[llvm-dev] RFC: Introducing an LLVM Community Code of Conduct

James Y Knight via llvm-dev llvm-dev at lists.llvm.org
Tue Oct 13 16:08:08 PDT 2015

+1 to using basically verbatim the existing Django Code of Conduct. The
Django CoC expresses the desired sentiment well, and does a Good Enough job
on the details. It also seems well respected in general.

I'd suggest that we all resist the urge to disuss basically irrelevant
minutae (such as the exact list of things that are written in the "includes,
but is not limited to" list), adopt it, and move on to more fun activities.
I'd like to repost what someone said on a thread about adopting a Code of
Conduct in Twisted, because it does a better job of saying this than I can.
Clayton Daley wrote:

> Not that I'm a heavy contributor, but:
>    - A CoC is like a ToS in many ways.  They rarely get read until there's
> a problem.
>    - A CoC is like a License in many ways.  They should be pretty standard
> infrastructure.

I think both of these facts argue for joining Twisted to an existing CoC.
> No one goes around reading the CoC for every group they participate in. We
> increase the odds that someone reads our CoC if they get leverage (one
> read, lots of groups) and we get spill-over (they read the CoC for another
> group and thus know ours).

To those saying it's too long: I think it looks a lot longer as a wall of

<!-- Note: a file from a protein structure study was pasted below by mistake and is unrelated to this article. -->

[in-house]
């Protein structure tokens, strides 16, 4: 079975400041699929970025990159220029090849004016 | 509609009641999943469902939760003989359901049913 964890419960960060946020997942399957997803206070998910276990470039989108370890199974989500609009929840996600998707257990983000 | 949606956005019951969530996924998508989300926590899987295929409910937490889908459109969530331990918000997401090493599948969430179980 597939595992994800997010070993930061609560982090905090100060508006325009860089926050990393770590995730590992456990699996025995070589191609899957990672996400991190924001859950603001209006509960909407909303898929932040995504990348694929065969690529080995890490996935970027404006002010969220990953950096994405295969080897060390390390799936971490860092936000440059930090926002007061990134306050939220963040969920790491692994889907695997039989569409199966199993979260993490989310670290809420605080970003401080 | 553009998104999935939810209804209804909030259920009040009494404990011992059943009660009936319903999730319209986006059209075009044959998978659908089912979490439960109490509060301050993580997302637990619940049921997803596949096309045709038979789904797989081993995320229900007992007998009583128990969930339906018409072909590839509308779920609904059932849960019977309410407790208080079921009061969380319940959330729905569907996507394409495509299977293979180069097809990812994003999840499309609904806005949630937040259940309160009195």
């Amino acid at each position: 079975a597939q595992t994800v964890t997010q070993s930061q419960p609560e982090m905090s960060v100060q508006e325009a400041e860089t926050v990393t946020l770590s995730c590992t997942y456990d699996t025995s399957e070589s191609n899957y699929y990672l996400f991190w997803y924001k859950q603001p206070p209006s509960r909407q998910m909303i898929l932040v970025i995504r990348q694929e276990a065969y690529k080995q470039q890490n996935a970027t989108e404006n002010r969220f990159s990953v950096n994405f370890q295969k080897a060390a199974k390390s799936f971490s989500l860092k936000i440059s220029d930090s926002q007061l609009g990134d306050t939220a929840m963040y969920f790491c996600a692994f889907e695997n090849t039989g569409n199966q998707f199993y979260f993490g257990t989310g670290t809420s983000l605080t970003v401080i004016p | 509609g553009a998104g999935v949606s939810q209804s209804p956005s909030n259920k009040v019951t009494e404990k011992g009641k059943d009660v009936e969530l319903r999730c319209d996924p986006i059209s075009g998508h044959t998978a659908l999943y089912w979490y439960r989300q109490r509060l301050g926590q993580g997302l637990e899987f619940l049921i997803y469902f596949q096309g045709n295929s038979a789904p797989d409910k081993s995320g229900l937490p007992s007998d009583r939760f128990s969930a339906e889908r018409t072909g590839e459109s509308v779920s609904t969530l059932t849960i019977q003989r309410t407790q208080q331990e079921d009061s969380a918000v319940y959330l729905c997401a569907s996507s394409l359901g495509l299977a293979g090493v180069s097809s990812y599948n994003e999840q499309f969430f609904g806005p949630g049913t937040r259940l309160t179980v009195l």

ReStructured Text in email, than when read formatted. Reading it here
https://www.djangoproject.com/conduct/ it seems a reasonable length, with a
nicely bolded TL;DR list for those who don't want to sweat the details.

One other thing: I don't think it'll be terribly useful to debate about
whether this is the MOST IMPORTANT thing for the community to do. There
certainly are other issues facing the community e.g. around making it easy
for newcomers to get patches reviewed/submitted. Maybe lack of CoC isn't
the largest problem facing to contributors, but IMO it's definitely a
positive step. And, one that isn't terribly difficult to accomplish: it's
mostly just writing down expectations for professional behavior that
basically everyone follows already.

The only bit that seems to me really needs fleshing out is what the process
for appointing the CoC committee is. I'd sort of assume based on what other
organizations do that the LLVM Foundation Board would be responsible for
appointing the Committee, but that the Board and the Committe would not be
one and the same.

Of course, the LLVM Foundation Board *really* must be a transparent,
trusted, and respected group in the community in order to be able to
properly take on that role. Based on the board members (at least, from the
2014 announcement), it seems to me that there should be no intrinsic
problem there...but getting the "trivial" things done like posting the
bylaws and meeting notes on the website is really quite important to
engender such trust.
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